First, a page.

In one sentence, “Lima: A Cultural History” is the best read on Lima, Peru. However I would qualify that in saying the book is more for a resident than a tourist.
The depth of history and information is too much for a casual visitor, while the breadth of things to do on a short stay is narrow. However for those living in Lima, the book offers an unequaled look into the capital’s history and evolution.
The book is divided into five parts – Introducing Lima, The Pre-Hispanic Past, City of the Kings, Capital of the Republic and The Expanding Metropolis – which detail Lima culture chronologically.
The book triumphs in the areas of history, literature and architecture. Given author James Higgins is a professor of literature at Liverpool University, the book’s coverage of literature is especially thorough. You can’t get through a few pages without a passage from some obscure poem or novel, and the end of the book features a four-page “Further Reading” list with a good number of English-language titles for those who don’t read in Spanish.
Here is Higgins on the “saya y manto” worn by the famous “tapada limeña” women:
The saya y manto was unique to Lima to the extent that, according to Ricardo Palma, it was not worn even in Callao. Moorish in origin, the manto allowed women to circulate freely around the city without fear of molestation. Yet if it was initially an emblem of female modesty, it came to serve a quite different purpose, functioning as a disguise that freed women from social constraints and allowed them to engage in playful flirting or to conduct secret liaisons, as Max Radiguet noted in the 1840s:
The saya y manto, a costume which was originally designed to serve ideas of chastity and jealousy, has come through one of life’s contradictions to act as a cover for diametrically opposite customs; its uniformity makes the city one vast salon of intrigues and ingenious manoeuvres that mock the vigilance of the fiercest Othellos. With such elements scandals, merry adventures and burlesque misunderstandings cannot fail to occur.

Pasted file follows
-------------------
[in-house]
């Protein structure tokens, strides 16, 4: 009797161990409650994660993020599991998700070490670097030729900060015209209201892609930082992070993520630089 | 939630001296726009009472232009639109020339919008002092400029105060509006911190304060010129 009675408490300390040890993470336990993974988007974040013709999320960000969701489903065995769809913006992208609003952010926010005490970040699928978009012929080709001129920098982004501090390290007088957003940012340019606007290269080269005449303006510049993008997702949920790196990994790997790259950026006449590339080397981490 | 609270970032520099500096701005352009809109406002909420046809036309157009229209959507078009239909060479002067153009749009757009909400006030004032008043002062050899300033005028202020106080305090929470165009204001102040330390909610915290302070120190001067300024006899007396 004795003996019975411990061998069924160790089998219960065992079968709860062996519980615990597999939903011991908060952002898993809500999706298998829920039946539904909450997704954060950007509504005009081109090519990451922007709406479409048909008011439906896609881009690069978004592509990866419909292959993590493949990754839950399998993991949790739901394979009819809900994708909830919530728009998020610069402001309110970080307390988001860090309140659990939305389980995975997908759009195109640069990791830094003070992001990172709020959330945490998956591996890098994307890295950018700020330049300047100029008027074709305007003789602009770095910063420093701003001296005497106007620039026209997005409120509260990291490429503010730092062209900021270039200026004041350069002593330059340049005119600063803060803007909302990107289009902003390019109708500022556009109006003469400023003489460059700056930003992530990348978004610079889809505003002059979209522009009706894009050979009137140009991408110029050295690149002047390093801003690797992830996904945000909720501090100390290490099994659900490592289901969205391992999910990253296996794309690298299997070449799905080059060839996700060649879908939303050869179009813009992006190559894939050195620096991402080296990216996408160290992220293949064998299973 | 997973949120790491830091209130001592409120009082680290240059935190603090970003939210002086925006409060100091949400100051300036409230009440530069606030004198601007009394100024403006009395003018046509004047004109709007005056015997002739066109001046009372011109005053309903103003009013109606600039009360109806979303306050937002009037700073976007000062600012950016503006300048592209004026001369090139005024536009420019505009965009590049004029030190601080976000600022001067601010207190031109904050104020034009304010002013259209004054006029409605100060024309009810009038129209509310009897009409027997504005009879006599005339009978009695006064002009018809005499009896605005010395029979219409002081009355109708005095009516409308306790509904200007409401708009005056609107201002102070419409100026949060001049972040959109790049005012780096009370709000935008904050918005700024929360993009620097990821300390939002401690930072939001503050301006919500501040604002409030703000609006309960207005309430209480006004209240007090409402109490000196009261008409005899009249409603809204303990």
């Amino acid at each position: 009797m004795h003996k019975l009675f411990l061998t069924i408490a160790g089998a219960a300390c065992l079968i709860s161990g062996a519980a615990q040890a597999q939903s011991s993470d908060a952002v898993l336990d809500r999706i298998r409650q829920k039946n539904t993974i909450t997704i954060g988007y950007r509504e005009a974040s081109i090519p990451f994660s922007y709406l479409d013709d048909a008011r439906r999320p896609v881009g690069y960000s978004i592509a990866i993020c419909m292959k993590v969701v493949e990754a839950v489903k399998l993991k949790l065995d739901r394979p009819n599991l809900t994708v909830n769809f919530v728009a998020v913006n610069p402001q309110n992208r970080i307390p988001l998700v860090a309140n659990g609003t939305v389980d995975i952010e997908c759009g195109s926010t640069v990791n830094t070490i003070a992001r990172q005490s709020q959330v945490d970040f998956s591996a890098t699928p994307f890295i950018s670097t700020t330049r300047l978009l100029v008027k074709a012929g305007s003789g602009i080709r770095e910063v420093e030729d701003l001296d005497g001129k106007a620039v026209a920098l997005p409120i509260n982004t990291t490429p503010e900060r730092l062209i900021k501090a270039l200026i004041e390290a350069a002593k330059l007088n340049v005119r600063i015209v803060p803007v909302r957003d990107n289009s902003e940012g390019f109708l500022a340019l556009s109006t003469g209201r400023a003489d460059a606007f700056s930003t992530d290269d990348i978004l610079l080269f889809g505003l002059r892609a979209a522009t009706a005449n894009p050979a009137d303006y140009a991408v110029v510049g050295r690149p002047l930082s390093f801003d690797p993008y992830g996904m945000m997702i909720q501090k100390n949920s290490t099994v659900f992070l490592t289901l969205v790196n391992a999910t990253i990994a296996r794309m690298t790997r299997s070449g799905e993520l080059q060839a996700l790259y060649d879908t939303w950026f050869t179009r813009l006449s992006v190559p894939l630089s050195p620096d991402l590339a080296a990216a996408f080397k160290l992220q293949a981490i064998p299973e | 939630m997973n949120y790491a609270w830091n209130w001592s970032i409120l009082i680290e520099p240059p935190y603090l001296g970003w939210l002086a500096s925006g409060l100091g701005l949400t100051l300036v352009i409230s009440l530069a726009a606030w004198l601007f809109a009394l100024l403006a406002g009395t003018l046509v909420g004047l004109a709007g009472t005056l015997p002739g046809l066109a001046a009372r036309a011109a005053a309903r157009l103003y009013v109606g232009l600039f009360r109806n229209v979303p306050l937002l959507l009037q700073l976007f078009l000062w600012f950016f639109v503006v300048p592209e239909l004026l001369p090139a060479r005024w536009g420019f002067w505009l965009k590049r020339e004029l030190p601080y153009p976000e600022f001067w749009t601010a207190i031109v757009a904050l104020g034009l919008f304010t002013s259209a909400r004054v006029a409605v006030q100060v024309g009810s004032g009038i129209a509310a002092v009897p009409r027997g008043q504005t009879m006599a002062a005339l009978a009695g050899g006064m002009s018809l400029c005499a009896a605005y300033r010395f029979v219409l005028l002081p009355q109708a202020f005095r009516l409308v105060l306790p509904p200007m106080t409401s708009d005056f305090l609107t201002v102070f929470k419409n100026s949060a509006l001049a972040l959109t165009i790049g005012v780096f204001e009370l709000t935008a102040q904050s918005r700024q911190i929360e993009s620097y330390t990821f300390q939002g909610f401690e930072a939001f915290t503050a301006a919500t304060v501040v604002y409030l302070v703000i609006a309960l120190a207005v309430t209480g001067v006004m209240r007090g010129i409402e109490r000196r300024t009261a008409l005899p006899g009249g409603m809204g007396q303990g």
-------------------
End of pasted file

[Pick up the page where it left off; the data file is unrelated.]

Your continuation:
The colonial authorities made repeated attempts to ban the saya y manto as immoral, but Lima’s women refused to be dictated to in matters of fashion and it persisted until the second half of the eighteenth century …
That comes from the colonial section, “City of the Kings,” the original name of Lima which inspired the naming of this website. This part featured many of my favorite sections because the city’s colonial history is what makes Lima unique.
While the architecture and history is most attractive to me, Lima’s colonial history was based on the most repressive and enslaving economy in all of the Americas, and the book does not skip over the ugly chapters and ever-present classism in Lima’s history. Higgins demonstrates the era with passages from literature and historical anecdotes to drive the points home.
Higgins describes most of downtown Lima’s key colonial buildings with historical context that help develop the foreign (or native) resident’s knowledge of the city. I most enjoyed the section on Rimac, which was initially an upper-class enclave before descending into its current working-class status which features a few rarely visited tourist attractions.